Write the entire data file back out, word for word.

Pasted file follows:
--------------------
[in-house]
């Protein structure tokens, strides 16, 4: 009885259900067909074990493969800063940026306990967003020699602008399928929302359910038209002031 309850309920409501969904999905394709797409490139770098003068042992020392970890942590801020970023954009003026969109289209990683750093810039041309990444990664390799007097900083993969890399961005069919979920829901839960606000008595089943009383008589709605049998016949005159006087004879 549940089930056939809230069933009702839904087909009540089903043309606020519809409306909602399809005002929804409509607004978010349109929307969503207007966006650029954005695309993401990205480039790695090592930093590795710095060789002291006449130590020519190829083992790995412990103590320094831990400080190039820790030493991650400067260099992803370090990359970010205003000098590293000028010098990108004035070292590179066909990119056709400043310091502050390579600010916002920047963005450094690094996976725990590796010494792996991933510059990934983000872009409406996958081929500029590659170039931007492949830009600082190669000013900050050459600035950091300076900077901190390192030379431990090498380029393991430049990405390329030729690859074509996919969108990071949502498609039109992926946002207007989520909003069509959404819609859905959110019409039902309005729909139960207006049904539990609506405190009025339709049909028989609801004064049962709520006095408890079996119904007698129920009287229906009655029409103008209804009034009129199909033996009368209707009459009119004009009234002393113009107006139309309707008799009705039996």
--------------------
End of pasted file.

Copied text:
[in-house]
């Protein structure tokens, strides 16, 4: 009885259900067909074990493969800063940026306990967003020699602008399928929302359910038209002031 309850309920409501969904999905394709797409490139770098003068042992020392970890942590801020970023954009003026969109289209990683750093810039041309990444990664390799007097900083993969890399961005069919979920829901839960606000008595089943009383008589709605049998016949005159006087004879 549940089930056939809230069933009702839904087909009540089903043309606020519809409306909602399809005002929804409509607004978010349109929307969503207007966006650029954005695309993401990205480039790695090592930093590795710095060789002291006449130590020519190829083992790995412990103590320094831990400080190039820790030493991650400067260099992803370090990359970010205003000098590293000028010098990108004035070292590179066909990119056709400043310091502050390579600010916002920047963005450094690094996976725990590796010494792996991933510059990934983000872009409406996958081929500029590659170039931007492949830009600082190669000013900050050459600035950091300076900077901190390192030379431990090498380029393991430049990405390329030729690859074509996919969108990071949502498609039109992926946002207007989520909003069509959404819609859905959110019409039902309005729909139960207006049904539990609506405190009025339709049909028989609801004064049962709520006095408890079996119904007698129920009287229906009655029409103008209804009034009129199909033996009368209707009459009119004009009234002393113009107006139309309707008799009705039996």